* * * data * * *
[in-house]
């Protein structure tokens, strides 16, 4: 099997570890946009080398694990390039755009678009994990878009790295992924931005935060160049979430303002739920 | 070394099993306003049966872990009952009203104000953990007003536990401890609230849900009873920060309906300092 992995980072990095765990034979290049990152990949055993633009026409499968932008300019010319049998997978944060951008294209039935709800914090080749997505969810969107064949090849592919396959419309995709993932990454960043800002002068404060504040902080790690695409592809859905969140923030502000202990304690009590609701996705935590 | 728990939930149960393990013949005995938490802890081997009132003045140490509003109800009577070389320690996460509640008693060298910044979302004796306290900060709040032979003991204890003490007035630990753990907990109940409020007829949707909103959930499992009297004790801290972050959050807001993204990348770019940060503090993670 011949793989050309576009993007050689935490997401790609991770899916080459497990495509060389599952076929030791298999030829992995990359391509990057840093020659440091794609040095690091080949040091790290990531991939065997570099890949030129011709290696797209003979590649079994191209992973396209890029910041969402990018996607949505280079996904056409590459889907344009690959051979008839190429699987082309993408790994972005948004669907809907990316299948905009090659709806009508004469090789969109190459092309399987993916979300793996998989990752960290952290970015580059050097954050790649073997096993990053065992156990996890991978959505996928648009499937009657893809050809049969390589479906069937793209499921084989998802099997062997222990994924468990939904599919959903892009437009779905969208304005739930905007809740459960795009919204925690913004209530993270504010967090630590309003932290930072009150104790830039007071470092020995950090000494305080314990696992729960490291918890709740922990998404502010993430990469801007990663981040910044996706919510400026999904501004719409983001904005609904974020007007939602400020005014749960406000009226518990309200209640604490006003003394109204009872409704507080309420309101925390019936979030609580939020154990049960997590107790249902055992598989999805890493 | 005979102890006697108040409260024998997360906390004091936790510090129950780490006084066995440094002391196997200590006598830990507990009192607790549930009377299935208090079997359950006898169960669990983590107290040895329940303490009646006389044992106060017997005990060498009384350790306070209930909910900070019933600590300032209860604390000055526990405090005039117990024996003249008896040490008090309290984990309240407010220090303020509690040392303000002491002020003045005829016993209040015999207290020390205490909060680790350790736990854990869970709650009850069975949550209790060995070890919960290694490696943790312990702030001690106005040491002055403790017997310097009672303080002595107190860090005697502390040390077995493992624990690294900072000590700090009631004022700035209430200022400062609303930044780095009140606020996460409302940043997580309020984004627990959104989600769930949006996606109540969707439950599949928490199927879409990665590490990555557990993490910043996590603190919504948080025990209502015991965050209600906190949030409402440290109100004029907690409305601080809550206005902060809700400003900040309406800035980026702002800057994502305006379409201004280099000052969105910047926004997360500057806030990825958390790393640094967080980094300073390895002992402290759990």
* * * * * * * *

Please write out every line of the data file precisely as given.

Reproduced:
[in-house]
């Protein structure tokens, strides 16, 4: 099997570890946009080398694990390039755009678009994990878009790295992924931005935060160049979430303002739920 | 070394099993306003049966872990009952009203104000953990007003536990401890609230849900009873920060309906300092 992995980072990095765990034979290049990152990949055993633009026409499968932008300019010319049998997978944060951008294209039935709800914090080749997505969810969107064949090849592919396959419309995709993932990454960043800002002068404060504040902080790690695409592809859905969140923030502000202990304690009590609701996705935590 | 728990939930149960393990013949005995938490802890081997009132003045140490509003109800009577070389320690996460509640008693060298910044979302004796306290900060709040032979003991204890003490007035630990753990907990109940409020007829949707909103959930499992009297004790801290972050959050807001993204990348770019940060503090993670 011949793989050309576009993007050689935490997401790609991770899916080459497990495509060389599952076929030791298999030829992995990359391509990057840093020659440091794609040095690091080949040091790290990531991939065997570099890949030129011709290696797209003979590649079994191209992973396209890029910041969402990018996607949505280079996904056409590459889907344009690959051979008839190429699987082309993408790994972005948004669907809907990316299948905009090659709806009508004469090789969109190459092309399987993916979300793996998989990752960290952290970015580059050097954050790649073997096993990053065992156990996890991978959505996928648009499937009657893809050809049969390589479906069937793209499921084989998802099997062997222990994924468990939904599919959903892009437009779905969208304005739930905007809740459960795009919204925690913004209530993270504010967090630590309003932290930072009150104790830039007071470092020995950090000494305080314990696992729960490291918890709740922990998404502010993430990469801007990663981040910044996706919510400026999904501004719409983001904005609904974020007007939602400020005014749960406000009226518990309200209640604490006003003394109204009872409704507080309420309101925390019936979030609580939020154990049960997590107790249902055992598989999805890493 | 005979102890006697108040409260024998997360906390004091936790510090129950780490006084066995440094002391196997200590006598830990507990009192607790549930009377299935208090079997359950006898169960669990983590107290040895329940303490009646006389044992106060017997005990060498009384350790306070209930909910900070019933600590300032209860604390000055526990405090005039117990024996003249008896040490008090309290984990309240407010220090303020509690040392303000002491002020003045005829016993209040015999207290020390205490909060680790350790736990854990869970709650009850069975949550209790060995070890919960290694490696943790312990702030001690106005040491002055403790017997310097009672303080002595107190860090005697502390040390077995493992624990690294900072000590700090009631004022700035209430200022400062609303930044780095009140606020996460409302940043997580309020984004627990959104989600769930949006996606109540969707439950599949928490199927879409990665590490990555557990993490910043996590603190919504948080025990209502015991965050209600906190949030409402440290109100004029907690409305601080809550206005902060809700400003900040309406800035980026702002800057994502305006379409201004280099000052969105910047926004997360500057806030990825958390790393640094967080980094300073390895002992402290759990």